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dc.contributor.authorLoveday, SM
dc.contributor.authorYe, Aiqian
dc.contributor.authorAnema, Skelte G
dc.contributor.authorSingh, Harjinder
dc.date.accessioned2014-03-20T01:48:44Z
dc.date.accessioned2016-03-06T22:26:56Z
dc.date.available2014-03-20T01:48:44Z
dc.date.available2016-03-06T22:26:56Z
dc.date.issued2014
dc.identifier.citationLoveday, S. M., A. Ye, et al. (2014). "Tuning heat-­‐induced colloidal aggregation of whey proteins, sodium caseinate and gum arabic: Effect of protein composition, preheating and gum arabic level." Food Research International 62: 128-­‐136.en
dc.descriptionNOTICE: this is the author’s version of a work that was accepted for publication in Food Research International. Changes resulting from the publishing process, such as peer review, editing, corrections, structural formatting, and other quality control mechanisms may not be reflected in this document. Changes may have been made to this work since it was submitted for publication. A definitive version was subsequently published in Food Research International, 62,(2014) http://dx.doi.org/10.1016/j.foodres.2014.02.018en
dc.description.abstractHeating can drive the colloidal complexation of negatively-­‐charged proteins and polysaccharides by strengthening hydrophobic interactions and denaturing proteins, thereby exposing reactive sites for covalent and noncovalent bonding. We have previously shown that stable colloidal aggregates comprising whey protein, sodium caseinate and gum arabic can be produced by careful selection of heat treatment, pH and protein type. Here we tested how the size, composition, charge and morphology of colloidal aggregates are affected by the amounts of whey protein, sodium caseinate and gum arabic, as well as the thermal history of the proteins. Increasing amounts of whey protein resulted in larger particles, which were more prone to precipitate. Preheating whey protein slightly enhanced aggregation, and this effect was mitigated when sodium caseinate was present during preheating (chaperone effect). Increasing amounts of gum arabic produced larger particles with less charge, but the gum arabic effect was statistically confounded with ionic strength. We believe that both covalent (disulphide) and noncovalent interactions among protein molecules are required to overcome electrostatic repulsion at pH 7 and form stable aggregates.en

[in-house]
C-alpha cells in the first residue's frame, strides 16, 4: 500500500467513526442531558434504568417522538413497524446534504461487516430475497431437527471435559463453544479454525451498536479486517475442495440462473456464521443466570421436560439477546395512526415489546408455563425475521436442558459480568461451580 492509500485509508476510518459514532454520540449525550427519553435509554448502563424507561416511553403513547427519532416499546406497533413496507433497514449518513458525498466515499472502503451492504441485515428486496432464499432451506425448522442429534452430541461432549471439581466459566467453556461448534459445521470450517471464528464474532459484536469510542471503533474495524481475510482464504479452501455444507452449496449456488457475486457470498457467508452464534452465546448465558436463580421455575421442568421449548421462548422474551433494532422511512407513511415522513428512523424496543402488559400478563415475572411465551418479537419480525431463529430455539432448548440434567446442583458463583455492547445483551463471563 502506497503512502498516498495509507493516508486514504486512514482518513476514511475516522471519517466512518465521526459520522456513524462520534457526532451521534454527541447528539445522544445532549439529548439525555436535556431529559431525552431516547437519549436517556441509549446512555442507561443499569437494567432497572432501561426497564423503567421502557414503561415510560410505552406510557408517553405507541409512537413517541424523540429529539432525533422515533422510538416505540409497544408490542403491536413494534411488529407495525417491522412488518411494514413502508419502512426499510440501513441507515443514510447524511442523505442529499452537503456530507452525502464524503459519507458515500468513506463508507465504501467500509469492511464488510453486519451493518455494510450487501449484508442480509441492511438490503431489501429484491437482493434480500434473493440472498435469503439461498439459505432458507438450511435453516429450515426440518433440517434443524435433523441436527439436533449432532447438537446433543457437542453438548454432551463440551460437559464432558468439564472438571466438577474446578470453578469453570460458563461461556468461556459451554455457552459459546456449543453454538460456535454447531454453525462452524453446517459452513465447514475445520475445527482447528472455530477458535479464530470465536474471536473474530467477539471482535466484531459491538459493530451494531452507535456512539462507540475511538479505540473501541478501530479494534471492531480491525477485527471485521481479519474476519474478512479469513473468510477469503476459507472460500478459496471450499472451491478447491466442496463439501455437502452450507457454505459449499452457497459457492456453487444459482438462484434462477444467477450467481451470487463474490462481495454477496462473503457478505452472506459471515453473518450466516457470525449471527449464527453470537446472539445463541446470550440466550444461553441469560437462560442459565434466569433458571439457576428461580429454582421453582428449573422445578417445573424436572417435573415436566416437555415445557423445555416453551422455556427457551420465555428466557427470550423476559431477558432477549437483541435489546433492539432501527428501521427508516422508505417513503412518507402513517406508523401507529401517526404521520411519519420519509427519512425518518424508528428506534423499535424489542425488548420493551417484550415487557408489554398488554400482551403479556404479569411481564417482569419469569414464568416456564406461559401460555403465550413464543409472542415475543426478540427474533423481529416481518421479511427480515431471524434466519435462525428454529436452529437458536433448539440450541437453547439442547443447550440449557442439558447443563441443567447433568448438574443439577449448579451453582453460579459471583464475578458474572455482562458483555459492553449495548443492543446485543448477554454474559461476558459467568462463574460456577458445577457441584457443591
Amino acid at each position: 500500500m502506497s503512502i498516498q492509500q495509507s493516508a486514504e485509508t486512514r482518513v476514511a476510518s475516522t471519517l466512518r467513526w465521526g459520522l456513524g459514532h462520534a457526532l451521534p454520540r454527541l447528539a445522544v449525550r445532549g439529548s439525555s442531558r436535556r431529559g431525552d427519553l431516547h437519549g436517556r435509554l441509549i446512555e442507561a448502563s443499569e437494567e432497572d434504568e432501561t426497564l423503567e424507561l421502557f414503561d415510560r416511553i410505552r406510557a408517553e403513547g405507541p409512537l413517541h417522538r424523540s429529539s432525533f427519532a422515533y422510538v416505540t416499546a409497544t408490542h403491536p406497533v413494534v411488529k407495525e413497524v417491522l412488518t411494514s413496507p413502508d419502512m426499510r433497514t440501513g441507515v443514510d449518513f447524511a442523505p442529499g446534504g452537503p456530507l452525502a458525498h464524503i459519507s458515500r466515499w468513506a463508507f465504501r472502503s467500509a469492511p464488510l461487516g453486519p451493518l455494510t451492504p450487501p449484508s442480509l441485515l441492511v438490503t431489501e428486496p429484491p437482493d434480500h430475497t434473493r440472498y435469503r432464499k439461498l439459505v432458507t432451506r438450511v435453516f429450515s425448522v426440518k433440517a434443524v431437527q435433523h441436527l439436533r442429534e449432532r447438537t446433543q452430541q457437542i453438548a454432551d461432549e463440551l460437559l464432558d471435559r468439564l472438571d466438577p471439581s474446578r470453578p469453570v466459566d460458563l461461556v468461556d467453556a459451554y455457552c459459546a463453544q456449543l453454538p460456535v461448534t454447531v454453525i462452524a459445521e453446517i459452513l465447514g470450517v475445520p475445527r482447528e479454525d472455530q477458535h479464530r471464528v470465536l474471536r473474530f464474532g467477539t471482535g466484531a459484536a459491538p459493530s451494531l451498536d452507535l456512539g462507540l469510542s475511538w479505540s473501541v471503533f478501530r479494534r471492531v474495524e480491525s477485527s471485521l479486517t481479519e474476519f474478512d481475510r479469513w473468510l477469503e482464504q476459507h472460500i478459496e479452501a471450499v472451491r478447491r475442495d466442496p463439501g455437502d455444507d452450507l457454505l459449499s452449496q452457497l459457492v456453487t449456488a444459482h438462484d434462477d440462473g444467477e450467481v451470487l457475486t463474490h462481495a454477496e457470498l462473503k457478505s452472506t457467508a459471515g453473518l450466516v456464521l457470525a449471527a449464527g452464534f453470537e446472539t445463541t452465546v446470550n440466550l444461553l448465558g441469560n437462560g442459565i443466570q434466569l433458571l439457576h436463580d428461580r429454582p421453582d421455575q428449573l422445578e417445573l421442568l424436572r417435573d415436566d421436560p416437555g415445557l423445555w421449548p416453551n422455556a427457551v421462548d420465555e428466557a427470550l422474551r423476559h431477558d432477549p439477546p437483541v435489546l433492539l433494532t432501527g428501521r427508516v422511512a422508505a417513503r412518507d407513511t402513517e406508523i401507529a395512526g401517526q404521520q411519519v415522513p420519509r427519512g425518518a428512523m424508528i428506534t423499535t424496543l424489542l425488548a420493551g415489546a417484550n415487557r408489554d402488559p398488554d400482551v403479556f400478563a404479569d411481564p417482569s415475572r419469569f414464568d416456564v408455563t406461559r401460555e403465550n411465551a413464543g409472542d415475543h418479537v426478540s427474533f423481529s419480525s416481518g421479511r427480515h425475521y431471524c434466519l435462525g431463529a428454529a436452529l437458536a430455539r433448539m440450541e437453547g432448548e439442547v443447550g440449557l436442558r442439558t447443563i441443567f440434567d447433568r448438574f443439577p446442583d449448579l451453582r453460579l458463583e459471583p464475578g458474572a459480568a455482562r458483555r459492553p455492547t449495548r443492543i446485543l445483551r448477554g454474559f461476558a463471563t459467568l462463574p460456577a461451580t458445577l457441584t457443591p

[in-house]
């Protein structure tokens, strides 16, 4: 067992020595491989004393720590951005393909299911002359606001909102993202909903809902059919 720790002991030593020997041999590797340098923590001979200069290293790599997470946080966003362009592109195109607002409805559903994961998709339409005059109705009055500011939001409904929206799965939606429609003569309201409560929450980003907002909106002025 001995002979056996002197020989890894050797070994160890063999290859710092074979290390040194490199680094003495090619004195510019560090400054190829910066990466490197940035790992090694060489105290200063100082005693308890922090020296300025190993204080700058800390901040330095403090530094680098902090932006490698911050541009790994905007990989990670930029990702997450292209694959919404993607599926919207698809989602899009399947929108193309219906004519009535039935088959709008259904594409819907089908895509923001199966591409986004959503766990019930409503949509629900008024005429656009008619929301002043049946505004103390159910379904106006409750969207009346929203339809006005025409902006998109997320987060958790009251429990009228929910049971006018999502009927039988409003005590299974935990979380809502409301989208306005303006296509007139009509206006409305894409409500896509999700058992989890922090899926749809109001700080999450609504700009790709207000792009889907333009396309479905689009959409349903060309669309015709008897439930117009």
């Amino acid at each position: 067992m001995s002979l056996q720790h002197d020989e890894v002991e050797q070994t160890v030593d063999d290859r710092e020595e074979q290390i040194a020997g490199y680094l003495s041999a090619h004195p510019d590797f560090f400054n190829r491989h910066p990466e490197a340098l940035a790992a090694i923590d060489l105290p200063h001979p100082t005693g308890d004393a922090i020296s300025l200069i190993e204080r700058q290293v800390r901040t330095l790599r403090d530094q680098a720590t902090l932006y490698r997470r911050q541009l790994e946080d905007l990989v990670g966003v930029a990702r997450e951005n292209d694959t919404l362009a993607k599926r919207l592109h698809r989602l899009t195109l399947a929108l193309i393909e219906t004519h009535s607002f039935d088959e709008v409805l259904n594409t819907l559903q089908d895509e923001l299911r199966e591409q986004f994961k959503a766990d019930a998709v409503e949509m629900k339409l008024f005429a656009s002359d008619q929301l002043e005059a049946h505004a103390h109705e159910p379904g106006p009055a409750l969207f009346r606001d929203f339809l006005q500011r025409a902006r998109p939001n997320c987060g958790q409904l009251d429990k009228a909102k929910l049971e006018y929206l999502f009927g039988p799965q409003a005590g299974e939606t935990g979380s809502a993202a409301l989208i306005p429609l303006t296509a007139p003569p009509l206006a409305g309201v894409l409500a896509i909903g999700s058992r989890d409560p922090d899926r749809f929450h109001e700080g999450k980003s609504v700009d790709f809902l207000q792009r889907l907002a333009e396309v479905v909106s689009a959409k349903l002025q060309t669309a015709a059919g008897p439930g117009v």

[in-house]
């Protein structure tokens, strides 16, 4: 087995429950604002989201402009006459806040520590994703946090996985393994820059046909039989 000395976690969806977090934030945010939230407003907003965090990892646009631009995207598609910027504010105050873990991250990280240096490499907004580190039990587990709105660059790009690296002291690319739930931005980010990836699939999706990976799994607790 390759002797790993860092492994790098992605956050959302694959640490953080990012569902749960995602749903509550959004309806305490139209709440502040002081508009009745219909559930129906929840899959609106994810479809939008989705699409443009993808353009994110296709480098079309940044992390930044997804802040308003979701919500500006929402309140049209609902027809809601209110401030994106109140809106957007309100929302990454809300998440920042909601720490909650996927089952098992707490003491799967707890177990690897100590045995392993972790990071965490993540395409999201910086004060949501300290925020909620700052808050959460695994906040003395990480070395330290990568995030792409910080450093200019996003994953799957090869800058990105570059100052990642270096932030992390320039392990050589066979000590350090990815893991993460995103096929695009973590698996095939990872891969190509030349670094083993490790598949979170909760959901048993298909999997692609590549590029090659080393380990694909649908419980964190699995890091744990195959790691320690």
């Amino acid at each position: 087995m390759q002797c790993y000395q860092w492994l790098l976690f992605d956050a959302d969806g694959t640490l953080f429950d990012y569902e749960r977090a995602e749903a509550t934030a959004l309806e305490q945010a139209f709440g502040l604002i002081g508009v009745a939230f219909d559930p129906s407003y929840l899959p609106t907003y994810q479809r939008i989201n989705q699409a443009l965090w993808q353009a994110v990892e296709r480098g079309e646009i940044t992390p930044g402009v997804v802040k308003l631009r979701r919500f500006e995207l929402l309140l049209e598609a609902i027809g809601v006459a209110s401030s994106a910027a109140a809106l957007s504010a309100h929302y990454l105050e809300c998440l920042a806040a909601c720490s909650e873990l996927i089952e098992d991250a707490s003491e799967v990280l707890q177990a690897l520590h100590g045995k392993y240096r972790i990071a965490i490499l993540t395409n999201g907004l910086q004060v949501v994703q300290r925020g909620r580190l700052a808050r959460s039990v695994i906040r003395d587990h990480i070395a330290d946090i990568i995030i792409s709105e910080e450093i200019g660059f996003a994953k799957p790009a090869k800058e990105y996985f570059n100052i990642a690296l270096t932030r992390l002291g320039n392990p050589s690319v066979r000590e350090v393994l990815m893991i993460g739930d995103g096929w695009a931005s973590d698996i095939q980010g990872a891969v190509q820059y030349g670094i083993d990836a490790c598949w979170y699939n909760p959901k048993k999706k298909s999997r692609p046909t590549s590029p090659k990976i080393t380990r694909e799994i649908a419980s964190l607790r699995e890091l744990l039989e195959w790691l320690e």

dc.language.isoenen
dc.publisherELSEVIER SCI LTDen
dc.subjectColloidal aggregationen
dc.subjectWhey proteinen
dc.subjectCaseinen
dc.subjectGum arabicen
dc.subjectHeatingen
dc.subjectDisulfide bondingen
dc.titleTuning heat-­‐induced colloidal aggregation of whey proteins, sodium caseinate and gum arabic: effect of protein composition, preheating and gum arabic levelen
dc.typeArticleen
dc.identifier.elements-id203150
dc.identifier.harvestedMassey_Dark
dc.identifier.harvestedMassey_Dark


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